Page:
Pululahua (near Quito) looks at first like an Alpine valley, but when you look
around, you see that there is no way for a river
to flow out of it. It is in fact the caldera of a huge
The Incas conquered present-day Ecuador relatively late - only about
70 years before the Spanish conquest (Pizarro arrived in 1532).
This was long enough, however,
for them to obliterate the native languages of the region and
substitute their own, Quechua, which is still spoken by
Ecuador's Indian population (in addition to Spanish). The
Inca remains in Ecuador are not as impressive as in Peru,
but are still interesting. This administrative centre,
Ingapirca, is near Cuenca.
|As you can see, the stones are not laid neatly in straight rows, like bricks|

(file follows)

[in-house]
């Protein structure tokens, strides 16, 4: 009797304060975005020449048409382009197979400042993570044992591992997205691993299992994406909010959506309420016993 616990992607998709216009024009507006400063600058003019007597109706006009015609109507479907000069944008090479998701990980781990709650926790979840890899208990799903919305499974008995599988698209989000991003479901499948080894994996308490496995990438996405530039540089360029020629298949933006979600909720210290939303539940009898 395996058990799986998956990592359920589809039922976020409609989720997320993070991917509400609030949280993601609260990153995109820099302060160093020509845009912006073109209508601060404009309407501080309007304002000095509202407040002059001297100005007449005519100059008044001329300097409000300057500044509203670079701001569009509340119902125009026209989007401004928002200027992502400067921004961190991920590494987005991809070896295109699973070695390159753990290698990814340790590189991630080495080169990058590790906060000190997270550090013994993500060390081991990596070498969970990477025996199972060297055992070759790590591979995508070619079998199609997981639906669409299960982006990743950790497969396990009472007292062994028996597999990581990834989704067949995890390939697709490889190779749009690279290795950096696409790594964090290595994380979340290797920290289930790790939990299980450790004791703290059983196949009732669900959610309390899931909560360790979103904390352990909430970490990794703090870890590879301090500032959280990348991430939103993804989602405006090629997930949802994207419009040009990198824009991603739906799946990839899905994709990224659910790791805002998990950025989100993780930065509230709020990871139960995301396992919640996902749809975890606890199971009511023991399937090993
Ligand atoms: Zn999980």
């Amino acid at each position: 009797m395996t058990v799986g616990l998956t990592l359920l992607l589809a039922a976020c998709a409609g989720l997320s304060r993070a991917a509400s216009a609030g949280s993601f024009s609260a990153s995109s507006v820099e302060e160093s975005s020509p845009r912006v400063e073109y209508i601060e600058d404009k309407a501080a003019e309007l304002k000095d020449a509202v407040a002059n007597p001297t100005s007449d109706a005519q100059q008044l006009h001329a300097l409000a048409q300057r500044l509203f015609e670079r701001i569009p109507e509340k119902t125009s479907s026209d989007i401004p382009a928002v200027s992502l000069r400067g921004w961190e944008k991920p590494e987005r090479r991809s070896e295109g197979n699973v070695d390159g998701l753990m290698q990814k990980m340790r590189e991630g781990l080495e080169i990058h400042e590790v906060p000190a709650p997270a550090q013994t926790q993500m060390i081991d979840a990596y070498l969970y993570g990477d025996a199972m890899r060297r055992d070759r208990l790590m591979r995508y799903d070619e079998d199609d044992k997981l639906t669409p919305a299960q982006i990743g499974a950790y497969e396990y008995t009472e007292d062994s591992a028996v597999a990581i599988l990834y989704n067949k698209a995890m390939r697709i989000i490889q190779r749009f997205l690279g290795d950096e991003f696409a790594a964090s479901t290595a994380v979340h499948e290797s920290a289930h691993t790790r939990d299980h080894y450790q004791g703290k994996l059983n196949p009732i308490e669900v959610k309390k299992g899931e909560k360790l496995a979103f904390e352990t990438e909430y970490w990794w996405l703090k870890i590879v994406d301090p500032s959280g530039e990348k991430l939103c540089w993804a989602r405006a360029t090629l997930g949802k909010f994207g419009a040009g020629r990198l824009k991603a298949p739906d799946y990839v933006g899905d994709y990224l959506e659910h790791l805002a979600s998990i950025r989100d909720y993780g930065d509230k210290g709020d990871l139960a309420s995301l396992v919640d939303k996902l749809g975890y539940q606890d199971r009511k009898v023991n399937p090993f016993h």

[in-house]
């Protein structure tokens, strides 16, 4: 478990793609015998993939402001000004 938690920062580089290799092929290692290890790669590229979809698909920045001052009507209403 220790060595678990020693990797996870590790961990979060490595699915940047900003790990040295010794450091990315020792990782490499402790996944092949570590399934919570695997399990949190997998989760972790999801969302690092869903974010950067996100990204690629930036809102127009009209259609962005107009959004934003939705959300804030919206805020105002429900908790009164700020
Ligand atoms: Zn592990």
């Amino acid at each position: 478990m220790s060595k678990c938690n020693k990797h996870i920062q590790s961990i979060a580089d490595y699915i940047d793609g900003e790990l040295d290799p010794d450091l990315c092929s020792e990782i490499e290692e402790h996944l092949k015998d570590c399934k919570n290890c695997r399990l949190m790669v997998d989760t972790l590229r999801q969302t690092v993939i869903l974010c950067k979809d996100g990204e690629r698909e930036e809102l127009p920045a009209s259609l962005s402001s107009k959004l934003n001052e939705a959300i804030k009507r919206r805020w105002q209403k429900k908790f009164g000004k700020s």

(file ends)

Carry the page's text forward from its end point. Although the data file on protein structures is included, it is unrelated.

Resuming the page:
As far as a visitor can tell in only three weeks, Ecuador's
different racial groups live together in harmony, possibly
because the majority of the population is manifestly of mixed
race. Many Indians, however, live in villages and follow
much the same way of life as their ancestors did under
the Incas. Their dress varies from place to place, but
is usually picturesque. This picture was taken in Cuenca.
The Indians run the most interesting markets, for everyday fruit and vegetables as well as for specifically Indian craft products aimed at tourists.
This market is also in Cuenca:
Sometimes the markets include livestock.
By the way, the relatively clean streets you see here are typical of the parts of Ecuador we visited.
Both Quito and Cuenca have many fine churches and other buildings constructed in the 17th century. This is in Quito.
And this, in Cuenca:
This is an old facade that has been preserved in Cuenca: